This program, on May 16, 2021, from 9 am to 12:15 pm, is sponsored by the Association of Practicing Psychologists, Montgomery-Prince George’s Counties, Inc. For registration information, go to APPonline.org.
Child custody and visitation case law, rules and procedures in Maryland courts have seen some dramatic changes in recent years, and continue to evolve. Mental health care providers offer critical services ‒ both directly and indirectly ‒ in facilitating resolution of custody and visitation-related matters.
A new court rule, which went into effect on January 1, 2020, requires parents engaged in custody and visitation disputes to attempt to draft a comprehensive joint parenting plan. What is the process for developing the parenting plan? What must be covered under the plan? The new rule lists 16 factors parties may consider in developing the plan. Which of these factors might require or benefit from input by clinicians serving the parties and/or the child? What happens if the parties do not reach agreement?
Maryland courts have ordered parties to mediate custody and visitation-related matters for many years. When will the court appoint a mediator? How much mediation can the court order? What if the parties want more? Is mediation always confidential? What, if any, exceptions are there? Can a mediator be called to testify in court? What is the role of the mediator? Who is eligible to be a court-appointed mediator? Are there any special eligibility requirements for custody mediators? Can parties pick their own mediator?
Parents can also engage with a parent coordinator. What’s the difference between a parent coordinator and a mediator? When can the court appoint a parent coordinator? Is parent coordination confidential? What, if any, exceptions are there? What is the role of the parent coordinator? The Maryland parent coordinator rule lists 9 services a parent coordinator can provide. Which of these services might benefit from having a parent coordinator who is also a mental health care provider? Which of these services would you be reluctant to provide? What, if any, services are prohibited? Can a parent coordinator be called to testify in court? Who is eligible to be a court-appointed parent coordinator? Can parties pick their own parent coordinator?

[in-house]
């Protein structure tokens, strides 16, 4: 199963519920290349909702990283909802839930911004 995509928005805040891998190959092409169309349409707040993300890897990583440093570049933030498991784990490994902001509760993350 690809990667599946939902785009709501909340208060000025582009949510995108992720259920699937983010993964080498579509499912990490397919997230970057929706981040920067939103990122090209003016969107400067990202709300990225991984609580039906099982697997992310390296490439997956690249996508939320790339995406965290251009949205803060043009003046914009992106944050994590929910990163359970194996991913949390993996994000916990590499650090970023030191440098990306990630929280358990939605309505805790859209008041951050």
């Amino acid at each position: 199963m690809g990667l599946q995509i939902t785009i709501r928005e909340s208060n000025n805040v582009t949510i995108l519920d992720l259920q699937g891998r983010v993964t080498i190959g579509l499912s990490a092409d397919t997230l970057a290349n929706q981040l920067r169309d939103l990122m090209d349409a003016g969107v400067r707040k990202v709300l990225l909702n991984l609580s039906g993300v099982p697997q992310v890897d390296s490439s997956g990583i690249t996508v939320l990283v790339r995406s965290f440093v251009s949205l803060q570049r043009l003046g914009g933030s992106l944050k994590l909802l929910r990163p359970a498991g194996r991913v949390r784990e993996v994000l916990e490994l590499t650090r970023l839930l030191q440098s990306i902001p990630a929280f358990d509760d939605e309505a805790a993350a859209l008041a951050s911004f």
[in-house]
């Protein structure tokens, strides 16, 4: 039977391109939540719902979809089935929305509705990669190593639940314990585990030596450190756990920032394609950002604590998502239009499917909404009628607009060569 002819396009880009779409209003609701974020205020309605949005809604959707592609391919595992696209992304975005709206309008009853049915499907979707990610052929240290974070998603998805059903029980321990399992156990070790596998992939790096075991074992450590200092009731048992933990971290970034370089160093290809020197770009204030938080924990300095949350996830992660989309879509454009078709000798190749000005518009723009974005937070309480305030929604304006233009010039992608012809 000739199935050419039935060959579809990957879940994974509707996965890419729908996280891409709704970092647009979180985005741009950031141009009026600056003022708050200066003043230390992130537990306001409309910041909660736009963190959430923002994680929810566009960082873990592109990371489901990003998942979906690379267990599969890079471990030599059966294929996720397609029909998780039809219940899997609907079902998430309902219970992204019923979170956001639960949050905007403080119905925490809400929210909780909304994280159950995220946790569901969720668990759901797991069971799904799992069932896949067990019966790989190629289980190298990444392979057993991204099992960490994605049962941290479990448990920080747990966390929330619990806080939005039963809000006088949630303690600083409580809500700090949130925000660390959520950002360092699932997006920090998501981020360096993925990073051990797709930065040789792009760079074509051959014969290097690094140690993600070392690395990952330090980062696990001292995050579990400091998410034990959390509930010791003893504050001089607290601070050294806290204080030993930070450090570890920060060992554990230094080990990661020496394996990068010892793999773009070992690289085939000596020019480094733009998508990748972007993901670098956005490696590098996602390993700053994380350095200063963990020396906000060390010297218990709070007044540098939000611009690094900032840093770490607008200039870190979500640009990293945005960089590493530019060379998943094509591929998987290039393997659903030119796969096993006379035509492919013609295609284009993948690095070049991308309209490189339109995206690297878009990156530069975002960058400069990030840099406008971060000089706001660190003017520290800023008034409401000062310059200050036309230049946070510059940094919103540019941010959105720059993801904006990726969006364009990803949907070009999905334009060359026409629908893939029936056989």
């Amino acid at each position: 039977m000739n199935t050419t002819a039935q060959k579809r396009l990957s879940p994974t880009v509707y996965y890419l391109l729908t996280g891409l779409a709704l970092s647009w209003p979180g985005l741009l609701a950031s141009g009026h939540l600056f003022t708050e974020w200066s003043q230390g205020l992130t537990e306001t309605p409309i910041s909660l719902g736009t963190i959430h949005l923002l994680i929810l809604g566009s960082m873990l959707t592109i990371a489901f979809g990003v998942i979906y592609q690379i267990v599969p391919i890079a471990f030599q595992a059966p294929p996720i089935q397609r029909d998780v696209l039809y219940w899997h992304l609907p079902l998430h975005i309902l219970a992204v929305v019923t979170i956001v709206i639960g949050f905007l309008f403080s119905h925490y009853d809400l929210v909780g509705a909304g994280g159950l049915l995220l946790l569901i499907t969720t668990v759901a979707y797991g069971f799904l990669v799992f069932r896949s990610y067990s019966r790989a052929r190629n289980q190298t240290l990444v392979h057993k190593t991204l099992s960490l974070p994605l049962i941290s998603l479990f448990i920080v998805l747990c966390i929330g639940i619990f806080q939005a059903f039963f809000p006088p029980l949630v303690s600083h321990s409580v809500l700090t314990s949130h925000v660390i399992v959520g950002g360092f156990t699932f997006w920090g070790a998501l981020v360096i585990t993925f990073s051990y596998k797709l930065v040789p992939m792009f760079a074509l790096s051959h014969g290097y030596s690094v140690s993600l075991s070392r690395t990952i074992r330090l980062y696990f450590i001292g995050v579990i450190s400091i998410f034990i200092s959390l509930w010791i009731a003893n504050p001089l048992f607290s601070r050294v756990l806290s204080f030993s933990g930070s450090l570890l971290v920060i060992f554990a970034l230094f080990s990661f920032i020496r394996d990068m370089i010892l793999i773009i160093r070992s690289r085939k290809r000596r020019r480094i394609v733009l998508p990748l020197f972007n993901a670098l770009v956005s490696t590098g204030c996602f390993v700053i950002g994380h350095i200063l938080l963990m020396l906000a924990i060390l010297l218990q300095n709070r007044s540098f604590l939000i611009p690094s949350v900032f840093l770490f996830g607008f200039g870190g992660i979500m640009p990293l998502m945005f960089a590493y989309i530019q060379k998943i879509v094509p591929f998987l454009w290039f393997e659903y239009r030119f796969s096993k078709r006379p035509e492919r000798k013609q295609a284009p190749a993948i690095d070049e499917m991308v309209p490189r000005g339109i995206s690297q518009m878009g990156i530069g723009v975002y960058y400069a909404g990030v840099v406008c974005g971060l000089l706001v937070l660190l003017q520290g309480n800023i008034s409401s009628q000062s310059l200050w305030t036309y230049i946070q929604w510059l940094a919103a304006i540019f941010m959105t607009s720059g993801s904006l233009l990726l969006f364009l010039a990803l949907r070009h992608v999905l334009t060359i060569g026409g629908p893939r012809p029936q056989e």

Mental health care providers are appointed to conduct any of various assessments ‒ custody evaluations, home studies, mental health evaluations and “specific issue evaluations” ‒ under Maryland’s court rules. Who is qualified to perform each of these assessments? How do these qualifications compare to those for a mediator or parent coordinator? What are the mandatory and optional elements of a custody evaluation? How and when does a custody evaluator report? Who gets to see the assessor’s report? Can a custody evaluator or assessor be deposed or compelled to produce documents? Does a custody evaluator or assessor have to testify in court?
In July 2016, Maryland’s highest court recognized the rights of a ‘de facto’ parent (also called a psychological parent) to sue for custody and visitation. What are the four criteria which must be met to establish ‘de facto’ parent status? Which of these criteria might require or benefit from observations or input by mental health care practitioners serving the parties and/or the child? How many parents and ‘de facto’ parents can a child have? Can they all sue for custody and visitation?
Don’t miss this informative program! Register here: APPonline.org.